There are not many artists I have seen more than four times, Frank Black is one and Billy Bragg is the other… although not for many, many years. The first time I saw Billy play live was in December 1985 at the Birmingham Odeon, then a month later at the same venue as part of the Red Wedge tour, then nine months later at the Powerhouse, and finally two years later at the Alexandra Theatre (with Michelle Shocked and Michael Franti’s Beatnigs supporting, what a gig that was!).
Billy Bragg’s current tour is a little different from usual tours, instead of one night in one city, he is playing three consecutive nights, but with each night a different period of his career. Tonight he describes as his standard career long setlist, tomorrow only covers his first three albums and the day after, the second three albums. In some ways I guess this is a great idea, because if you prefer an artist’s early work you can choose that night, and likewise if you want an overview of all his work, you pick tonight. If I were cynical I could argue that some fans may want to see all three shows and therefore are paying for three tickets, when normally they would only buy one, but I’m not. He has sold out each night, so clearly there is still a high demand for all of his work.
I initially thought that Billy’s live set up would change over the three nights and he would be doing his ‘No bass and drums’ for the early part of his career and a full band on the other two nights, but he admits early on that for this tour it is just him and his three guitars. He jokes about having a six piece string section and then points to the six strings on his iconic green Burns Steer.
It is amazing to think that an artist with a career lasting over thirty five years could remain so consistent. Billy sings and plays exactly the same as when I first saw him on the Tube in 1983; still spitting out lyrics and smashing the hell out of his guitar strings. Some musicians improve with age, some wear out, but Billy is so untouched it is frightening. Even his in between song banter is delivered in that same personable way, as if we are down the pub or buying a bag of oranges from him down the market: anecdotes that end up as jokes, that leave you wondering how much of the tale is true and how much has been embellished. There is a feeling, despite the seemingly improvised delivery, that this is all well scripted, which I guess is the only actual change. Billy is just the same as he ever was, but now he is the consummate professional.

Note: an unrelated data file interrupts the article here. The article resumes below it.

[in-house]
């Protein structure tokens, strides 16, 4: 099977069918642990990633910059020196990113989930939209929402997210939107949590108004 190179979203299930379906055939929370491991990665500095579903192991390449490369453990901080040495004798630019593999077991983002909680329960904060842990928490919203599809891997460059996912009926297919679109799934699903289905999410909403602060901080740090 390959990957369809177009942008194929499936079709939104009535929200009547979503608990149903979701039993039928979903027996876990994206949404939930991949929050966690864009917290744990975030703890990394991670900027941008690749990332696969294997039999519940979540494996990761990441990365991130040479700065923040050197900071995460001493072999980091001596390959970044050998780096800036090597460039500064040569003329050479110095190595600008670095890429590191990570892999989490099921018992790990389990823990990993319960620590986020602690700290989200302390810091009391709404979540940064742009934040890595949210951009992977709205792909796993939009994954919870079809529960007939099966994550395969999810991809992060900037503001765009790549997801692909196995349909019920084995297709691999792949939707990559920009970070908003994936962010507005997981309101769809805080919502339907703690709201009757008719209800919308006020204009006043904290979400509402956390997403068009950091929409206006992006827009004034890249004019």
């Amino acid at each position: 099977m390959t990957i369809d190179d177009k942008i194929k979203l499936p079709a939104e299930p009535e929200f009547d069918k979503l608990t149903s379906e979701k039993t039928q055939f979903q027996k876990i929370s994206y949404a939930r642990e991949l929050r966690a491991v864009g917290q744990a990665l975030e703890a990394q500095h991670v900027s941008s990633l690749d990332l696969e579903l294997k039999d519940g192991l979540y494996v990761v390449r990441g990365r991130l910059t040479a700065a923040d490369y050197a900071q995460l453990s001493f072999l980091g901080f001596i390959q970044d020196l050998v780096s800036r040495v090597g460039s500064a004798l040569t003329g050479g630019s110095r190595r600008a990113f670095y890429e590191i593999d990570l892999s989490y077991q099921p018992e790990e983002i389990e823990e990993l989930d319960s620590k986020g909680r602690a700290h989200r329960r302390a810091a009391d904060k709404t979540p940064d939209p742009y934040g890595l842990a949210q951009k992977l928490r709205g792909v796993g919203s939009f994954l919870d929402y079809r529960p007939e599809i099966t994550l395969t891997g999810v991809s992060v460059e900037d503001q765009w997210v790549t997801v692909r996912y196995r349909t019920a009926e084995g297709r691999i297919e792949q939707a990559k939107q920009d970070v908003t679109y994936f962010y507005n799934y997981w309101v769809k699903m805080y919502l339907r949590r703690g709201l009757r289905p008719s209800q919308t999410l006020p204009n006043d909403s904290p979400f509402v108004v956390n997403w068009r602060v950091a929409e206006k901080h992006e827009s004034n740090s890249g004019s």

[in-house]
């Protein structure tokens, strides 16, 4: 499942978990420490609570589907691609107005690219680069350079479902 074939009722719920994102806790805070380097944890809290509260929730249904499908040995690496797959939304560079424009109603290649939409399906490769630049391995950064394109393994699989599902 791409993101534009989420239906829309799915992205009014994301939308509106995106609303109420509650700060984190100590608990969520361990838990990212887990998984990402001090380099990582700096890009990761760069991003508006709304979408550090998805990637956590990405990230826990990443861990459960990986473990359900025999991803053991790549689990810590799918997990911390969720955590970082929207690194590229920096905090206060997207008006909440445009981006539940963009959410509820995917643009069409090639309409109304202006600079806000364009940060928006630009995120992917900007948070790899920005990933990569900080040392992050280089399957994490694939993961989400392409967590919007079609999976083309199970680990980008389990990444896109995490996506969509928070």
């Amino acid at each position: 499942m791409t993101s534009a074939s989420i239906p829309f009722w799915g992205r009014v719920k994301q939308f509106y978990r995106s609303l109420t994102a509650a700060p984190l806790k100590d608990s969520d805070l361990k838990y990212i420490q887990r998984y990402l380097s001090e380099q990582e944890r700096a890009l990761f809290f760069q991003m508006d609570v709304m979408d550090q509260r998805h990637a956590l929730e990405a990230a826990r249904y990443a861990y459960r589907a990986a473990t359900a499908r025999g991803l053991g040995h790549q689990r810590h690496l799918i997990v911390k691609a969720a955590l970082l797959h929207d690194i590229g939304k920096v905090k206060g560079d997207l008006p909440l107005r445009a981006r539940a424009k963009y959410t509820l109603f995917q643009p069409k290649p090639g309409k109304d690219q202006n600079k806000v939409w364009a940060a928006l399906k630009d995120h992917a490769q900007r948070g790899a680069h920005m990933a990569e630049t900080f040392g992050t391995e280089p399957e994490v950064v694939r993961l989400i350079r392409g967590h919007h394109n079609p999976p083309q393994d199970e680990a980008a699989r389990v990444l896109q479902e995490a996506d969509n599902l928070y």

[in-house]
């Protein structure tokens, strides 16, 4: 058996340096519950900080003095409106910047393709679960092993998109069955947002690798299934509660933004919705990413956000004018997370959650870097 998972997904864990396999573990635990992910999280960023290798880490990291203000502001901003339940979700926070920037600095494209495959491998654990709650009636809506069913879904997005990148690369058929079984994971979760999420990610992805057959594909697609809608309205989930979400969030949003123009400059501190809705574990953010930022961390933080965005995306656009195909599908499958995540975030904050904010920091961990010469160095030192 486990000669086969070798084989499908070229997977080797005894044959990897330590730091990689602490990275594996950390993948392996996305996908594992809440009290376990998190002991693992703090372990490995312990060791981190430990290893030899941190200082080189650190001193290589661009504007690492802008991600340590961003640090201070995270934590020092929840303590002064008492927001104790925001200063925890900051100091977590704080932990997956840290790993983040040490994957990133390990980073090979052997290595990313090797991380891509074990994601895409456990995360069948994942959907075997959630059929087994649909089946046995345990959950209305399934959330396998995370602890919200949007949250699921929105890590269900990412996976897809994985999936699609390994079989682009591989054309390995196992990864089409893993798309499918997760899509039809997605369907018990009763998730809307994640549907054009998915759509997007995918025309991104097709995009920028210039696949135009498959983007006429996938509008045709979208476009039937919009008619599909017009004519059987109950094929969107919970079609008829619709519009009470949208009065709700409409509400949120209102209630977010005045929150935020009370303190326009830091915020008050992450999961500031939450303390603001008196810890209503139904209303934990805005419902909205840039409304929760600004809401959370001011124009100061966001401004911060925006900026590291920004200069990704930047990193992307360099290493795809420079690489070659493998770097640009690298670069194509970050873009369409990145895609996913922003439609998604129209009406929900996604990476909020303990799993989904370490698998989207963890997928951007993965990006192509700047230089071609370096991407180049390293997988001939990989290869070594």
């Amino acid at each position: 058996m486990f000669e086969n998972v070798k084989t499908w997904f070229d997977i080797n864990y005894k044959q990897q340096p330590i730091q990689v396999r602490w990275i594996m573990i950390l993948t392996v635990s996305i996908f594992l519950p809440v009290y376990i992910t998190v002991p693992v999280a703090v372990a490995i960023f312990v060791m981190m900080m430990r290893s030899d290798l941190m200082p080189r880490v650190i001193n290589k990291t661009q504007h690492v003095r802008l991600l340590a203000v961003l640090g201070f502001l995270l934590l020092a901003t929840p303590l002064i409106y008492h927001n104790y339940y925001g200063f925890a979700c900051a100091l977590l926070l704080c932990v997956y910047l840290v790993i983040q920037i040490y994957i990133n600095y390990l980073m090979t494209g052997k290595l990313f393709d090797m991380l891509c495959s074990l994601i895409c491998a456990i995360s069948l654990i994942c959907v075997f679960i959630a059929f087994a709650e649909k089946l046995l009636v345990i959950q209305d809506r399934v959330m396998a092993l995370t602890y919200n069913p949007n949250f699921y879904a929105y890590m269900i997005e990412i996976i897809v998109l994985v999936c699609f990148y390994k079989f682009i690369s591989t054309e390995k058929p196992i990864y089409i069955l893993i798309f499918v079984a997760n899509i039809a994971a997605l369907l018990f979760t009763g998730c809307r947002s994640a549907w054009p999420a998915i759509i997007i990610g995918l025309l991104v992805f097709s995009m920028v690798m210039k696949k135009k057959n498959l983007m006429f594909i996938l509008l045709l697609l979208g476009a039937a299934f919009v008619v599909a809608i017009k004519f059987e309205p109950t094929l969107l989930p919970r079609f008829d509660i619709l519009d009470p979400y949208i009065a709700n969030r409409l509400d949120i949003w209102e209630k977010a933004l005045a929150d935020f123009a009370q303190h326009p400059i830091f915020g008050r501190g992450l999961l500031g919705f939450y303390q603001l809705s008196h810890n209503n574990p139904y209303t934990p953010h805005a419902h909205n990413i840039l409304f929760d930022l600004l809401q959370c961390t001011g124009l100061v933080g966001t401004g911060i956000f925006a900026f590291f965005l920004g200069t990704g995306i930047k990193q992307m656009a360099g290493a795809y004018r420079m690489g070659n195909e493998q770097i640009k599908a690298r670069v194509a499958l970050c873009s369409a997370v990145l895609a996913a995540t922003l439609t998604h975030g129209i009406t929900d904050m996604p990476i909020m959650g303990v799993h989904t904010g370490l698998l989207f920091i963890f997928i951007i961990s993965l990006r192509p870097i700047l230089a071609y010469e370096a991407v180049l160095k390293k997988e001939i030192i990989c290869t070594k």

He says at one point: ‘No one could describe me as slick’ but the thing is, Billy Bragg is just that because he plays his part exactly — his slickness is the way he looks like he is winging it at times, but actually he is performing now more than he ever did. Throughout his early career you could see in his eyes that he didn’t have a choice but to sing his songs, now he does and he chooses to play an affable, romantic bloke who feels strongly about politics. The stories that take up a lot of show are delivered seemingly off the cuff, as if for the first time, but it is tightly choreographed like a boardroom presentation.